JUAN GONZÁLEZ: And, Joshua Harris, I want to get your response to the verdict and also to the calls by some who say that the state’s attorney should not continue to prosecute the remaining officers now that she’s had two acquittals and one hung jury.

JOSHUA HARRIS: I don’t think that the verdict was a surprise. This is a complicated case. And I also believe that the state’s attorney should continue with the remaining cases. We also know that the officers that are coming up, the trials that will be preceding us, are the officers that first initiated contact with Mr. Gray. And so, I think that it’s extremely important for us to see this trial come forward, and the evidence be submitted, and see the outcome of it. I think that many citizens in Baltimore are not surprised. I think that they understand that justice for Baltimore extends far beyond Freddie Gray. Justice for Baltimore is about Tyrone West, who occurred before Freddie Gray, two years prior. Justice for Baltimore is understanding the racial divides, the class divides and the economic impoverishment that exists in Baltimore, that has created the conditions for situations like Freddie Gray to exist here in the city.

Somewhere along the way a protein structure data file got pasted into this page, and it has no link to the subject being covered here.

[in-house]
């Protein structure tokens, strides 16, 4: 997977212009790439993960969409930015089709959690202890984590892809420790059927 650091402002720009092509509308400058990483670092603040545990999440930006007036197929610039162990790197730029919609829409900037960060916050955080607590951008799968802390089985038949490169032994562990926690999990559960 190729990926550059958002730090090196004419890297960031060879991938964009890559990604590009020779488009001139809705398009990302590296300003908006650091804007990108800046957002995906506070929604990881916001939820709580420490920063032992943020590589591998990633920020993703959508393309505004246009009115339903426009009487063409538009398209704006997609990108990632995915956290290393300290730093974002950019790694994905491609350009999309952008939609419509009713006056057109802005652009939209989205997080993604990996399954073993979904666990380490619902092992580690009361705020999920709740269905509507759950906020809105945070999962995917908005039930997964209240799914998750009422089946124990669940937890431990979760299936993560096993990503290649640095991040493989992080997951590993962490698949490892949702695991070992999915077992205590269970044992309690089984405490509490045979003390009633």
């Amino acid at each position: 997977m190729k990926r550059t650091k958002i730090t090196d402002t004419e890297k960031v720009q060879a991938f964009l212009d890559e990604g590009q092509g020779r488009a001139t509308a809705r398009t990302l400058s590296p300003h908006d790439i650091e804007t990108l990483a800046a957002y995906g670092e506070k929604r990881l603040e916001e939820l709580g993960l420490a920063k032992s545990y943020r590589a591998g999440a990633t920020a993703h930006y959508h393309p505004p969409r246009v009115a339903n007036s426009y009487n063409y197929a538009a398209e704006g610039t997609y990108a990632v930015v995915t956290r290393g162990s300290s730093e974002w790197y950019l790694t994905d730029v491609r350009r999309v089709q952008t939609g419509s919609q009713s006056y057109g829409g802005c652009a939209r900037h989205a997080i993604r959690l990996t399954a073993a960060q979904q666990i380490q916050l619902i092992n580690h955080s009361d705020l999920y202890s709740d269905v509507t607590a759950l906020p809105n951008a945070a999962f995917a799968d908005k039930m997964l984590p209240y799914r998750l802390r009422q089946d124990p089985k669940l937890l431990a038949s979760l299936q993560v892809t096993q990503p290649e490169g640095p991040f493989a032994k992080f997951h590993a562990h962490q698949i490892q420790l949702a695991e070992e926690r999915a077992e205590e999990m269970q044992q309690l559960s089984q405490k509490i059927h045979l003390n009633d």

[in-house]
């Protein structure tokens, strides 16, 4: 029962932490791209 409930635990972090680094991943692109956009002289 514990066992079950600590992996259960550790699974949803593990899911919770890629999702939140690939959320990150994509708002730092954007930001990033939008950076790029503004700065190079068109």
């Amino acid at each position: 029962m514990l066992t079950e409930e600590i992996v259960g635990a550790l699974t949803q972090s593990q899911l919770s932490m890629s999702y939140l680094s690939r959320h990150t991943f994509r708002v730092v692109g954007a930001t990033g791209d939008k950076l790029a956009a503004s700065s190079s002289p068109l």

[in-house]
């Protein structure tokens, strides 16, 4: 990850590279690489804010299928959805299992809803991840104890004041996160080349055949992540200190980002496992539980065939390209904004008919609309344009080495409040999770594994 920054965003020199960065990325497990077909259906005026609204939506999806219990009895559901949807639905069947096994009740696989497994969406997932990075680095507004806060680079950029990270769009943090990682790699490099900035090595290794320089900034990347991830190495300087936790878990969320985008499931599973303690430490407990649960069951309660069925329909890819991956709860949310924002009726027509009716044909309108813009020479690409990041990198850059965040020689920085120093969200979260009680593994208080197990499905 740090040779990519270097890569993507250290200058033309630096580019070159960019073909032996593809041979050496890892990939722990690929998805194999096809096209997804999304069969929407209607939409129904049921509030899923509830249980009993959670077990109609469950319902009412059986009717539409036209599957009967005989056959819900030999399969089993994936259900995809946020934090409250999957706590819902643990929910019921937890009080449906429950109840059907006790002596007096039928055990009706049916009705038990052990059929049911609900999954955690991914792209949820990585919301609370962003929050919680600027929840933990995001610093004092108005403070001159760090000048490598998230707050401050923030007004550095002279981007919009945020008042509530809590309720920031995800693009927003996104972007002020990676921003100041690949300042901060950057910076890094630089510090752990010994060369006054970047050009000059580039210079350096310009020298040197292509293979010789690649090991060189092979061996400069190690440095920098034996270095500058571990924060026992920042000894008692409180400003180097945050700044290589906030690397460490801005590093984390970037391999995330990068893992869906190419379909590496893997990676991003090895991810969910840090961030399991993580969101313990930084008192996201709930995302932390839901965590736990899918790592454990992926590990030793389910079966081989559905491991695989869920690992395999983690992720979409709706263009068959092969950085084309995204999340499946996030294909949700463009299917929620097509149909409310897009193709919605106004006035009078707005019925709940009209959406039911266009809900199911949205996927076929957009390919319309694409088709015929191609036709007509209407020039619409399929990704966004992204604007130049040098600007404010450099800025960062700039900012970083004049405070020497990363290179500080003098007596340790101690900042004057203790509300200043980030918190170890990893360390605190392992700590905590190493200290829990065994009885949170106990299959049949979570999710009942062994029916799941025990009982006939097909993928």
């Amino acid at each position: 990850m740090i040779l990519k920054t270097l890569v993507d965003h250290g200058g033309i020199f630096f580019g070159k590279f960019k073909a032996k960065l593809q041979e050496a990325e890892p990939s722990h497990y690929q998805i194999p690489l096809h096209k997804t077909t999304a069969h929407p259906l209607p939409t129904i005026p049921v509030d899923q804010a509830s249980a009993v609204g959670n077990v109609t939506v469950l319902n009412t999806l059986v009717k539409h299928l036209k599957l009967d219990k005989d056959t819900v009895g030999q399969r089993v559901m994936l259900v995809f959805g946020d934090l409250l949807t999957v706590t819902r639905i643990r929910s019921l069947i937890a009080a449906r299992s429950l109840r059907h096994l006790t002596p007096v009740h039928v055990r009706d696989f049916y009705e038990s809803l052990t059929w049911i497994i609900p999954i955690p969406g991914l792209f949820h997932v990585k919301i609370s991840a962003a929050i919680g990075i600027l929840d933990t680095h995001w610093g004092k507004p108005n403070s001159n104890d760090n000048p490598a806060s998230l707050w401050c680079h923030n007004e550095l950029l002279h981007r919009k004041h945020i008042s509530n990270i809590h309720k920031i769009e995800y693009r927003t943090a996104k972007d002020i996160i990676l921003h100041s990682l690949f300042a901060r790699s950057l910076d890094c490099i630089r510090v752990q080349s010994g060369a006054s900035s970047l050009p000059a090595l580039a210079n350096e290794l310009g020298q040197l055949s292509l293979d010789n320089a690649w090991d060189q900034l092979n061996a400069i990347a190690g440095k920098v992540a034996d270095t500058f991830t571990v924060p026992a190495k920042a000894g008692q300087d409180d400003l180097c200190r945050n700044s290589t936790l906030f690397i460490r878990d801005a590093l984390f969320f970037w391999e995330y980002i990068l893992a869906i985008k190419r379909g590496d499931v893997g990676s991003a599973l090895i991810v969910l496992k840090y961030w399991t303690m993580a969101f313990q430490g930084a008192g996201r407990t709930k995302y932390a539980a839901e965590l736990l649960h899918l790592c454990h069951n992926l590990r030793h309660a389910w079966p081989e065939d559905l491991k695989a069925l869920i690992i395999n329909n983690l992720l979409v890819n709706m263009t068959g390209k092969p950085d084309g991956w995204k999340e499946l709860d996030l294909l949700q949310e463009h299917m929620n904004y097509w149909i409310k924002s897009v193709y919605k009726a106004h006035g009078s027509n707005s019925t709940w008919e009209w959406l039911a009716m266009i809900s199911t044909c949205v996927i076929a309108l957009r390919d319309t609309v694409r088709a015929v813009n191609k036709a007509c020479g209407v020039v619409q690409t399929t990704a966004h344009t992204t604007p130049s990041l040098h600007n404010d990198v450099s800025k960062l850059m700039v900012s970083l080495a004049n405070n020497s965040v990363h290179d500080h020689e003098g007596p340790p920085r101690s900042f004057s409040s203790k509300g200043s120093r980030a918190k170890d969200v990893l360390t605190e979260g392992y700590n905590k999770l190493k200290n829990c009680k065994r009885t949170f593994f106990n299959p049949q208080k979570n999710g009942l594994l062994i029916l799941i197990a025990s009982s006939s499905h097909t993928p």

AMY GOODMAN: Joshua Harris, the first trial, the hung jury, was a jury trial; next two, bench trials, acquitted. Talk about the strategy here that the police are using.